Cash Surges; Futures Pop

Posted On:  06/06/2016

By Cassie Fish, http://cassandrafish.com

Friday’s late afternoon cash cattle trade did not disappoint. Cattle sold higher to sharply higher and many cattle have already shipped to start production this morning. Packers competed hard to fill needs, especially in Nebraska, Iowa and Colorado, where prices pushed to $130 to $132.50.

Thanks to a stellar performance by the choice rib and choice loin, the choice boxed beef price ended the week less than a buck lower. Indeed, early June is the “heart of the watermelon” of choice and prime steak demand and indications of good movement to the consumer abound and wholesale supplies of the same are tight. This same tightness ought to translate to a fully steady go for the choice cutout this week with Father’s Day still a couple of weeks out ahead.

Talk for this week’s kill run from 580k to 600k. The last couple of weeks have come in a little less than estimated with last week’s 520k 10k short of most expectations.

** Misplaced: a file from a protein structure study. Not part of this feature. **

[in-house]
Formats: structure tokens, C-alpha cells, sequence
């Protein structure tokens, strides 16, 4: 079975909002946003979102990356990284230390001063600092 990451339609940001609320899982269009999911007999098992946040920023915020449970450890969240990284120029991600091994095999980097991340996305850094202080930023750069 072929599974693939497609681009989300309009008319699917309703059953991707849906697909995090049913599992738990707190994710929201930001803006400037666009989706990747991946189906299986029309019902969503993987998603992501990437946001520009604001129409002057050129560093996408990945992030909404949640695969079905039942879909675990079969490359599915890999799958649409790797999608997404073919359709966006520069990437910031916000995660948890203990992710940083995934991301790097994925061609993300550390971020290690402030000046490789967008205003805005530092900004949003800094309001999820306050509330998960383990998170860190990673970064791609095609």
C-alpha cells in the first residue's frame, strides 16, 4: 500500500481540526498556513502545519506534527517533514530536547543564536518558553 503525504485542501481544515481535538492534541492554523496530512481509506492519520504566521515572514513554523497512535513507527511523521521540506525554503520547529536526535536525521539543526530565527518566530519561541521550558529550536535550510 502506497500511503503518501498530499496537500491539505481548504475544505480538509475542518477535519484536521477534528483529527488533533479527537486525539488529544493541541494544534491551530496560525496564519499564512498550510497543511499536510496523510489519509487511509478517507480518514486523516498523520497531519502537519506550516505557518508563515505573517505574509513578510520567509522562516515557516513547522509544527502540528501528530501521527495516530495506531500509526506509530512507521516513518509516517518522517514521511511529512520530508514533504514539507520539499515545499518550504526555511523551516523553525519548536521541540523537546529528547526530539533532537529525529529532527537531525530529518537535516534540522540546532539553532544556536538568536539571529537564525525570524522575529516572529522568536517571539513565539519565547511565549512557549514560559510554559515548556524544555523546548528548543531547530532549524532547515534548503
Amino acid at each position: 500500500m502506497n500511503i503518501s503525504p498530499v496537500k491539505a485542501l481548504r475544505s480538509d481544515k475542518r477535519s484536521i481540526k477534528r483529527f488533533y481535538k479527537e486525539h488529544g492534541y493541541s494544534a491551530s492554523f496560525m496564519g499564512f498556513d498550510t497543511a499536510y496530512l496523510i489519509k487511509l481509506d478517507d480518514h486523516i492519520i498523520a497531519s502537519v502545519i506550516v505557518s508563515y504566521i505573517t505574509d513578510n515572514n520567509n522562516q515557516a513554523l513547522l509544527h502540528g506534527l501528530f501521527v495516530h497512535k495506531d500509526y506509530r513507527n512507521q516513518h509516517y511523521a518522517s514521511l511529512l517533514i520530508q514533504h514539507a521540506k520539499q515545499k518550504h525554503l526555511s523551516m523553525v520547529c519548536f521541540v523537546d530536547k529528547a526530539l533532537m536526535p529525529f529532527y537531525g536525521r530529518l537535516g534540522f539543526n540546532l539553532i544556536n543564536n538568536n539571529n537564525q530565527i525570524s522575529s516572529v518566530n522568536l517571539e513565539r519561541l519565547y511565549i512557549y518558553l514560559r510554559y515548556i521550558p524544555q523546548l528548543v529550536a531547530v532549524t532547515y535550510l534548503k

2016-06-06_Chart1

2016-06-06_Chart2

Past mid-June, seasonal weakness will likely develop on the middle meats and the entire cutout will begin its move to a summer low, typically found in July. The magnitude of that break will be critical.

     CME Cattle Futures- Now or Later?

CME cattle futures seem to have a foot in both worlds today, posting a nice rally out the gate this morning in response to Friday’s cash cattle price surge. Finally, Jun LC and Aug as well both poked above the ironclad 100-day moving average and breathed the air today. Neither had been above the 100-day since May 18. Last month, futures hung around the 100-day for a week a half before succumbing to another sell-off. Traders are all wondering if this time is different and the market is ready to sustain the uptrend rather than fizzling out.

PrintFundamentally, the cattle industry is more current than a month ago. Kills have stayed elevated, beef demand has been good and weights have dropped below a year ago. However, is all this enough to escape the seasonal summer sell-off that futures stubbornly are predicting with their discount? Futures are not convinced and have given back some early gains, with feeders going red, as they eye the continuation of a corn and soybean rally.
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